In posing this question, the Hoover Institution advanced both a major and a minor subject. The major issue is defining what passes as strategic thinking in America; the minor subject is the role of the Mediterranean within that context.

American Strategic Thinking. After the Soviet Union fell apart, the communal spirit that infused Democratic and Republican administrations fractured. To be sure, that spirit had frequently seemed to splinter, especially in the case of opposition to the Vietnam War. But by and large, there was a consensus within Congress and successive administrations to act internationally on behalf of core American interests. Notably, this meant confronting the Soviet Union as the other global superpower that possessed both the military power and the ideology to constitute an existential threat. After the Soviet Union disintegrated, America lacked a perceived adversary that demanded a unity of defense, despite domestic political differences.

At the same time, America’s military and economic power had grown immensely. So too had the steady accretion of foreign policy control within the White House. This meant that one person—the president—could willy-nilly commit the entire nation to courses of action with ill-defined end states and scant assessment of risk. President George W. Bush ordered the invasion of Afghanistan without insisting that the military implement a campaign to destroy al-Qaeda. When al-Qaeda escaped into Pakistan, President Bush changed the mission to one of building a democratic nation. Similarly, he ordered the invasion of Iraq with no plan for ending the mission after Saddam Hussein was overthrown. In similar fashion, President Barack Obama signed an agreement with a hostile Iran that committed America, while refusing to submit the agreement to the Senate. Where President Bush was evangelical in viewing America’s global role, President Obama suggested that America historically had acted as a colonial overlord whose power had to be curtailed.

These two separate fonts of strategic thinking were summarily staunched by the election of President Trump, whose global view was based upon transactions rather than values or interpretations of history. Rather, foreign policy was defined as a matter of quid pro quos in place of steadfast alliances or enduring principles. To President Trump, safeguarding the economic interests of the nation constituted a paramount duty. Conversely, his opponents for election seemed intent upon transforming or deconstructing the free market system, while uttering scarcely a word about America’s foreign policy. Indeed, their emotional antagonism toward President Trump renders null and void any consensus about foreign or domestic policy.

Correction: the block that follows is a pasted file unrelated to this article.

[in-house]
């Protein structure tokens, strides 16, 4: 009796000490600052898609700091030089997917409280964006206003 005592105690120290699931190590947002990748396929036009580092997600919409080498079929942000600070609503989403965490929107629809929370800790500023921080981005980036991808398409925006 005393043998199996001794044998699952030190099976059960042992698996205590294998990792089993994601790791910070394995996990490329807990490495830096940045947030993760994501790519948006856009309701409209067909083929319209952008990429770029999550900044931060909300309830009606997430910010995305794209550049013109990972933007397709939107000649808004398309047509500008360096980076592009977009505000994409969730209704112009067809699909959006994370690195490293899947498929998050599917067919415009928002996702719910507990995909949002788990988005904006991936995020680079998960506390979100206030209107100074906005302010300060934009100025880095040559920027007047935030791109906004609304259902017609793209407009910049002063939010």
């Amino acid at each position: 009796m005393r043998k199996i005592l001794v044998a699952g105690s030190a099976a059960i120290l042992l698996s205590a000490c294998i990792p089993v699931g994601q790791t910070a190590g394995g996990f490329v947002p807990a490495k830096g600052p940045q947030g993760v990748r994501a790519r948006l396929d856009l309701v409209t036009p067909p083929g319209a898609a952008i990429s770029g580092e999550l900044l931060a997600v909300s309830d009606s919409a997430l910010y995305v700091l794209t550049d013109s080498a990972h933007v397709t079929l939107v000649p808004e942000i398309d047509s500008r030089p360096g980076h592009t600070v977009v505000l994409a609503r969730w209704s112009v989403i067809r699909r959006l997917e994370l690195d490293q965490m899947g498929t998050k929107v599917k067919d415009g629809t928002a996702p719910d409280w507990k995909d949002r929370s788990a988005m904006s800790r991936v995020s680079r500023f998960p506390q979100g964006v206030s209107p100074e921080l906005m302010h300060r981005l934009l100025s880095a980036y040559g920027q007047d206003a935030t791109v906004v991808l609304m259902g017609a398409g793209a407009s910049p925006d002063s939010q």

There are two overarching points. First, American strategic thinking about foreign and domestic policy has come loose from its moorings. Second, strategic thinking is driven more by the occupants and staff in the White House than by any national consensus and is episodic, changing with elections.

The Importance of the Mediterranean. Under the current administration, strategic thinking about the Mediterranean is focused upon maintaining a warm emotional relationship with Israel. All else seems secondary. ISIS has been deprived of a sanctuary in devastated Syria. Whether America retains sufficient forces in Syria to protect those Kurds and Sunnis who fought with us against ISIS is problematic. When the president off-handedly declared he was pulling out all our troops, Secretary of Defense Mattis resigned. The resulting furor caused the president to backtrack, but that was due to political pressure, not to a change in strategic thought. There is no policy concerning Syria. The same is true in Iraq. As for Turkey, President Erdogan seems intent upon emerging as a pivotal, non-aligned force among the Sunni states in the Middle East. As is the case with Syria, America has no policy, let alone strategic thinking about how to deal with this development. America is drifting.

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